He chased the very first drink of alcohol he’d ever had in his life with a line of cocaine. The ensuing dalliance led to guilt, which in turn, led to a stint in rehab – the first of eight such attempts he would eventually try. But the more playing time he missed the easier it was for him to retreat into the haze of cocaine and booze.
By 2003, he had surrendered his baseball future for the bottle and the baggy. His drinking and coke binging had grown to such opulence that there was little room for much else, let alone the painstaking training regimen of a professional athlete. So, after failing a drug test given by Major League Baseball, he simply refused to take any more of them and was suspended from the league indefinitely.
By most measures, his story – at least his story as a public figure – should have ended there, a failed phenom who allowed the visceral temptation of the shadows to hasten his self-destruction.
But it didn’t.
Instead, he fell even further – disintegrating into rampant crack cocaine abuse – before he was saved, by his grandmother and his faith. Late in 2005, Hamilton showed up at his grandmother Mary’s house, financially broke and spiritually broken. And she took him in, demanding only that he not break her heart anymore.
With a newfound respect for religion and the tough love of family, Hamilton slowly made his way back from the edge of the abyss. Although baseball was hardly on his immediate radar, his natural ability for the game had survived his recklessness. While he tried to repair the more important and personal things he’d managed to disassemble, he still dreamt of a return to the sport one day because he knew he still had the instincts and reflexes of a ballplayer. The drugs hadn’t taken that.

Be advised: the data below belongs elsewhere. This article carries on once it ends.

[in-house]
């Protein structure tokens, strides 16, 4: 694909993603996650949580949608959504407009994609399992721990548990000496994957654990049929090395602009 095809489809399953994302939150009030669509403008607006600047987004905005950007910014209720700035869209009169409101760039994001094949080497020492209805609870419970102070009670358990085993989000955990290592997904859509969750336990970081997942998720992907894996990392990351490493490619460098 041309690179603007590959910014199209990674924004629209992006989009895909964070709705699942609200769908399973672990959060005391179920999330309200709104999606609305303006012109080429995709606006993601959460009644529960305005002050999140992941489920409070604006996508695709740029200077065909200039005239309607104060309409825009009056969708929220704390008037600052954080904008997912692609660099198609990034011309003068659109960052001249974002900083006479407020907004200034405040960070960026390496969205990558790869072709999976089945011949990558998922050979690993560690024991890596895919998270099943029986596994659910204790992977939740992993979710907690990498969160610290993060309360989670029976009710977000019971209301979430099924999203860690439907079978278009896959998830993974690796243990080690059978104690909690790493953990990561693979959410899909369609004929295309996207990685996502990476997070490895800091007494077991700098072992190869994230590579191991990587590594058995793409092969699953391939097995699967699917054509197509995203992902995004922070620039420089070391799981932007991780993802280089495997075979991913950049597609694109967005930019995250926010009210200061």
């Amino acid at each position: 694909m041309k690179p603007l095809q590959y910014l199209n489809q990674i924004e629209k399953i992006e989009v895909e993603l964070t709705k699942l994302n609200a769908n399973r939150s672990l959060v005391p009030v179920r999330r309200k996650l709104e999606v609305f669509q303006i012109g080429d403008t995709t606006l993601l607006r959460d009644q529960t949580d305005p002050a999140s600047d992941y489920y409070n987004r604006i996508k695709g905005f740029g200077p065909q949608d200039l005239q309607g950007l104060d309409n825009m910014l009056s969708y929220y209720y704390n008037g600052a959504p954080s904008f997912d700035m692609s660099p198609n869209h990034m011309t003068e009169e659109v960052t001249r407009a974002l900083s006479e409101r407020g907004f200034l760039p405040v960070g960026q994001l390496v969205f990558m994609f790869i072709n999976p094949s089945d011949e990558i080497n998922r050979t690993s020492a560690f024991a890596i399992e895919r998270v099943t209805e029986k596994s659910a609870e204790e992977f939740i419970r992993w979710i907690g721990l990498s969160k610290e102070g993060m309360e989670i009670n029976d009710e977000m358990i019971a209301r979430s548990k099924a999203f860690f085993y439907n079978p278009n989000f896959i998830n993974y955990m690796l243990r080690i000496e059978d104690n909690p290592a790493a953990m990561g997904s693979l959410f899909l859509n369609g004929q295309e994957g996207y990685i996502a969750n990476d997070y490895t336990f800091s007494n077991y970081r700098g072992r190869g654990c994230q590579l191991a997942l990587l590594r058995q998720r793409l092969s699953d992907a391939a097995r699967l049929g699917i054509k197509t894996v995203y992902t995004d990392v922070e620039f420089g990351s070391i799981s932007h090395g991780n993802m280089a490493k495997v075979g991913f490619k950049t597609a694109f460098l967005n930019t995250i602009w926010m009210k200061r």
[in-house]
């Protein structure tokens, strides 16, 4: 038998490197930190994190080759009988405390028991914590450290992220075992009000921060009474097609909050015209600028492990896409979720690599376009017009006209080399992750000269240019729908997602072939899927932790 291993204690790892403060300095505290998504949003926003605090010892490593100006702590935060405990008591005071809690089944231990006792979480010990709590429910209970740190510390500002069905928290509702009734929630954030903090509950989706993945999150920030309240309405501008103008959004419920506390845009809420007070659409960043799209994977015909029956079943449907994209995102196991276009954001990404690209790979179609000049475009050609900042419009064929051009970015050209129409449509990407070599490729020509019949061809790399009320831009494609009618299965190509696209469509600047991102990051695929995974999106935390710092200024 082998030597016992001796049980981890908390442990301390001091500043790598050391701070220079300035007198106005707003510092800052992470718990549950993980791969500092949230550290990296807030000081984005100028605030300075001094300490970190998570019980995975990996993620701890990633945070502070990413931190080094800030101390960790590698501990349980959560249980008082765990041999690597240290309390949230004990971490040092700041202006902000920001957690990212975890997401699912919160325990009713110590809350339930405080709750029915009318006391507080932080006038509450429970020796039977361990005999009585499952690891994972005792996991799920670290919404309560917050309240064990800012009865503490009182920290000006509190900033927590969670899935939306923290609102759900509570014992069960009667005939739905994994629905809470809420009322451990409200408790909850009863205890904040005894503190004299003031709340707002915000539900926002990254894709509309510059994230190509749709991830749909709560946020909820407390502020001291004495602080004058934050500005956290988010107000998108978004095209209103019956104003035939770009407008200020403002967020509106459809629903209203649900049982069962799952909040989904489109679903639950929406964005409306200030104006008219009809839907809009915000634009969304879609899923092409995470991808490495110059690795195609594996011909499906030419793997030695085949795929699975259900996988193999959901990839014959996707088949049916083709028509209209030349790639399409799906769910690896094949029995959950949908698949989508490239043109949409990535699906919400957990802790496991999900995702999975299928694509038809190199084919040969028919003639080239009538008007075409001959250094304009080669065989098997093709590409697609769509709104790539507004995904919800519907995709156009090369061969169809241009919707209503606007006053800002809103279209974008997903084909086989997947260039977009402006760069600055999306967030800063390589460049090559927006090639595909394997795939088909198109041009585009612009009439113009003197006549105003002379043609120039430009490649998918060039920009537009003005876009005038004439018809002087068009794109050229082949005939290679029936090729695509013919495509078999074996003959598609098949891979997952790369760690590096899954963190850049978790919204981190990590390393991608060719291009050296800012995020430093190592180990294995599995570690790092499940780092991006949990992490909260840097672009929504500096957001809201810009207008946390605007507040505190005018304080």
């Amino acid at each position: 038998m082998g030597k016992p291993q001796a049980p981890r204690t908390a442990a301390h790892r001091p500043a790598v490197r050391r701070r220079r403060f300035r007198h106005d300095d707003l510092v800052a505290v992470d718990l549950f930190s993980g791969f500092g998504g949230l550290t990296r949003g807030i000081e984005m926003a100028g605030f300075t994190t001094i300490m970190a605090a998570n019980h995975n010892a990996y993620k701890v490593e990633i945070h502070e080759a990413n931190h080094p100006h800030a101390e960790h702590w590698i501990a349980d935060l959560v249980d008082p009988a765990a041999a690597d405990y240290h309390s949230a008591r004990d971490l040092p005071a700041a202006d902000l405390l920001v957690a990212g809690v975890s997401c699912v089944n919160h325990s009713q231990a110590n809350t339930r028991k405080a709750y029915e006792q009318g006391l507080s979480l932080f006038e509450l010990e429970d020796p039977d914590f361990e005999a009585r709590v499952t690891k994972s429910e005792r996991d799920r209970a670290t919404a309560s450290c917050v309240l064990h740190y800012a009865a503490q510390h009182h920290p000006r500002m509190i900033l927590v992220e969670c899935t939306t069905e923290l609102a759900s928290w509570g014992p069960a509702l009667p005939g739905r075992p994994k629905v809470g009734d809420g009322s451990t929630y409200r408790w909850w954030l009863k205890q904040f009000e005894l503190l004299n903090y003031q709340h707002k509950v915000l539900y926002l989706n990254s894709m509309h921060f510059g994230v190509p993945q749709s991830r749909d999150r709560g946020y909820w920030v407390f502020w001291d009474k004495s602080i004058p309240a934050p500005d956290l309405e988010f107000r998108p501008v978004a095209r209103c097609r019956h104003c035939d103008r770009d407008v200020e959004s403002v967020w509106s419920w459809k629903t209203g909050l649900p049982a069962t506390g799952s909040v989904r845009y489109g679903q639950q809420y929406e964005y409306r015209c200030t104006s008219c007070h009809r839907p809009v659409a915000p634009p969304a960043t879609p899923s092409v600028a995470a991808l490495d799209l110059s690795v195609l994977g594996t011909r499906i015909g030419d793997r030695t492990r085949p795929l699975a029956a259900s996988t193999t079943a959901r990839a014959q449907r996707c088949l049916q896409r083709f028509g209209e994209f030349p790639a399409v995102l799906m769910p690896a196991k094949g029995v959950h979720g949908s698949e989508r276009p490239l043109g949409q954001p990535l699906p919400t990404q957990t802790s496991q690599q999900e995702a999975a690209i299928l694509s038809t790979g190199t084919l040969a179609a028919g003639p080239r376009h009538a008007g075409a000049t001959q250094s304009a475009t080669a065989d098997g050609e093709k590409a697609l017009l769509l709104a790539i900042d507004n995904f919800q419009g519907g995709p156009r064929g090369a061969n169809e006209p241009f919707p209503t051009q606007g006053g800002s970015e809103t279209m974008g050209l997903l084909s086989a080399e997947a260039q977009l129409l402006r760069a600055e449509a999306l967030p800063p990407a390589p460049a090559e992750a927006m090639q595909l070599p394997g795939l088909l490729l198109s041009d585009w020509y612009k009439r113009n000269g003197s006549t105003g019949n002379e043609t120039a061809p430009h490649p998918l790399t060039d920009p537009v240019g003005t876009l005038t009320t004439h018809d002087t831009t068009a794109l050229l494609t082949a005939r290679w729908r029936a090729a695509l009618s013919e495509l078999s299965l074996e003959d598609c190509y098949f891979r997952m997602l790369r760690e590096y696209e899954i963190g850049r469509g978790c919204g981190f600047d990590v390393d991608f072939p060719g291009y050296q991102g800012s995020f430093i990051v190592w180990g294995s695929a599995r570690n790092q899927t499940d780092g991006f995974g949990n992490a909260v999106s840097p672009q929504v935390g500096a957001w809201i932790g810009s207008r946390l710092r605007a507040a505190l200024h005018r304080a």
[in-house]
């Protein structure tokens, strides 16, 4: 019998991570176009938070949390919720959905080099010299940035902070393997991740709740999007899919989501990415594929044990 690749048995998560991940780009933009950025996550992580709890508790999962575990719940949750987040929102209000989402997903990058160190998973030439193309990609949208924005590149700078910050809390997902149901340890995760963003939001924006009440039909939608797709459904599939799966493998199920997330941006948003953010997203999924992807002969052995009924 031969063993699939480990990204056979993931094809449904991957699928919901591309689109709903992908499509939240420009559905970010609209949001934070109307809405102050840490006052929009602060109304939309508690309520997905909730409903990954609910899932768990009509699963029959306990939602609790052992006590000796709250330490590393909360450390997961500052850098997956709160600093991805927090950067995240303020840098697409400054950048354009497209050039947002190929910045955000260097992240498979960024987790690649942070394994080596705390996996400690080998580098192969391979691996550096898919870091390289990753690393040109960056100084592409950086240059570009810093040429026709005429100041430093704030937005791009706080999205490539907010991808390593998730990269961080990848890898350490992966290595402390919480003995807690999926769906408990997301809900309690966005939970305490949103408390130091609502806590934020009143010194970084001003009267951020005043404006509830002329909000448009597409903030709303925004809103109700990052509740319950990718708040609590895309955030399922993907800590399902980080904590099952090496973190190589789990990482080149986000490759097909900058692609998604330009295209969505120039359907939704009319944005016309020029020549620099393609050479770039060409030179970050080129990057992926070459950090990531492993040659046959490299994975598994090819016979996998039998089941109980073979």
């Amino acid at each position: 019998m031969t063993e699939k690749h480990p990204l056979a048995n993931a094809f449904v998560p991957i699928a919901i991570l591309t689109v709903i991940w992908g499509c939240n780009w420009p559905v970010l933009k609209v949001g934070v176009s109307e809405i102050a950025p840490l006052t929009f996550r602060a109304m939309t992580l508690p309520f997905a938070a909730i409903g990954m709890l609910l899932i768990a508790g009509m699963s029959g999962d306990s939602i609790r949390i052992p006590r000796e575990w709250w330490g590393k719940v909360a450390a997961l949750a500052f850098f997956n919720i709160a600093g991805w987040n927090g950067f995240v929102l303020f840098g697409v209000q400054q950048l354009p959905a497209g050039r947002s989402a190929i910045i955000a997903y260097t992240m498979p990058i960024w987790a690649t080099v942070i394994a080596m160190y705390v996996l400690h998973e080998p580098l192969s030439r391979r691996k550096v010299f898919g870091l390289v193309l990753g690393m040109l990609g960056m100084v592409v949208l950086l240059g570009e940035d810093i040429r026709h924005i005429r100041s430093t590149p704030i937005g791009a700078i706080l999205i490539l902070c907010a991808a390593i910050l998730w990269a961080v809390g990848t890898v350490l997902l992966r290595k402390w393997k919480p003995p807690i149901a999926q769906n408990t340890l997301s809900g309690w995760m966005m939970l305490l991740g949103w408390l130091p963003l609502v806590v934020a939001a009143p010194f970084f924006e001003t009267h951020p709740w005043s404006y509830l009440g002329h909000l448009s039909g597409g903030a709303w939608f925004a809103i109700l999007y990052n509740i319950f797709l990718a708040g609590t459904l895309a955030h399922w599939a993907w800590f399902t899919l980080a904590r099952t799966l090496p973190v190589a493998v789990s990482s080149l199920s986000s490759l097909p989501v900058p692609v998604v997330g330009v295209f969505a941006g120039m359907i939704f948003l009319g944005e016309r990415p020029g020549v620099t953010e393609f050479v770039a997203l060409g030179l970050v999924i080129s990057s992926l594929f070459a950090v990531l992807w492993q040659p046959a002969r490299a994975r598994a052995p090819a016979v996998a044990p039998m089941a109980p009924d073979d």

After more than a year of sobriety, endless hours of retraining his body to play again, and a successful trial in the low minors, he was reinstated by Major League Baseball in 2007. Tampa understandably no longer had the stomach to take any more chances on him and traded him to the Cincinnati Reds.
At the age of 26, eight years after he was chosen as the first pick in all of baseball, Josh Hamilton finally made his big league debut and quickly showed why so many had such buoyant hopes for him years before. In 90 games with the Reds, he hit .292 with 19 home runs and played defensive with the easy, loping strides that had impressed all of those scouts before his life went haywire.
Hamilton was finally back on the baseball map, but the whispers of his drug-addicted past lingered. Perhaps wanting to take advantage of his newfound value and not wanting to risk losing him to a relapse, Cincinnati traded Hamilton to the Texas Rangers for a pair of promising young pitchers – without any baggage from their pasts.